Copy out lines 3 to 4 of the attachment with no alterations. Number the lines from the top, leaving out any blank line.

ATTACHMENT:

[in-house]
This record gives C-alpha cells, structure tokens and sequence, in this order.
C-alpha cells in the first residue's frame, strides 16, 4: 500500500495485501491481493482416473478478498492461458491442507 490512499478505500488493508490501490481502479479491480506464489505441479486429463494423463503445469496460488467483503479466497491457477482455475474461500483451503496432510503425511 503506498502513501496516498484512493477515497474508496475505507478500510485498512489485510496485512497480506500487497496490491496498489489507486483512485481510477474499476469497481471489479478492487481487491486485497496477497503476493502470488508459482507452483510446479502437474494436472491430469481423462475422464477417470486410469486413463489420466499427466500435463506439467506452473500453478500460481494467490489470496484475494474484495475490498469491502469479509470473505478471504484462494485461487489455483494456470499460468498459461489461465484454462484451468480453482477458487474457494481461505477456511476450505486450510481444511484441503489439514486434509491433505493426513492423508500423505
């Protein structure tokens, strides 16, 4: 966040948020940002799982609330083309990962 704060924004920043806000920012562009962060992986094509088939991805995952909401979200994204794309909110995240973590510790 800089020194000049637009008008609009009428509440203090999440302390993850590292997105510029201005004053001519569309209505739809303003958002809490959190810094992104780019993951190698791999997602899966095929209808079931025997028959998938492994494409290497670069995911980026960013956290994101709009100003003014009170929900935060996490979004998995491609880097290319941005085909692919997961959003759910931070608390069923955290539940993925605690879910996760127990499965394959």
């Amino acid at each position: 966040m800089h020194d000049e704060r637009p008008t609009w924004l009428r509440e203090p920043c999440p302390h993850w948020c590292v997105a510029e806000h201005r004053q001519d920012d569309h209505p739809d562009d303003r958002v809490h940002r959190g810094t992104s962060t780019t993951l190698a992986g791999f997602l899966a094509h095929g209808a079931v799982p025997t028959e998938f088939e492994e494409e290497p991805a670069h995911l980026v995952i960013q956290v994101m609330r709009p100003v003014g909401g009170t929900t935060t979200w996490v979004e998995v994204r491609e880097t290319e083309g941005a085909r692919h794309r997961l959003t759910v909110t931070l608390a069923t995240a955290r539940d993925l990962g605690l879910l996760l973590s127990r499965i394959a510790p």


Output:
C-alpha cells in the first residue's frame, strides 16, 4: 500500500495485501491481493482416473478478498492461458491442507 490512499478505500488493508490501490481502479479491480506464489505441479486429463494423463503445469496460488467483503479466497491457477482455475474461500483451503496432510503425511 503506498502513501496516498484512493477515497474508496475505507478500510485498512489485510496485512497480506500487497496490491496498489489507486483512485481510477474499476469497481471489479478492487481487491486485497496477497503476493502470488508459482507452483510446479502437474494436472491430469481423462475422464477417470486410469486413463489420466499427466500435463506439467506452473500453478500460481494467490489470496484475494474484495475490498469491502469479509470473505478471504484462494485461487489455483494456470499460468498459461489461465484454462484451468480453482477458487474457494481461505477456511476450505486450510481444511484441503489439514486434509491433505493426513492423508500423505
């Protein structure tokens, strides 16, 4: 966040948020940002799982609330083309990962 704060924004920043806000920012562009962060992986094509088939991805995952909401979200994204794309909110995240973590510790 800089020194000049637009008008609009009428509440203090999440302390993850590292997105510029201005004053001519569309209505739809303003958002809490959190810094992104780019993951190698791999997602899966095929209808079931025997028959998938492994494409290497670069995911980026960013956290994101709009100003003014009170929900935060996490979004998995491609880097290319941005085909692919997961959003759910931070608390069923955290539940993925605690879910996760127990499965394959």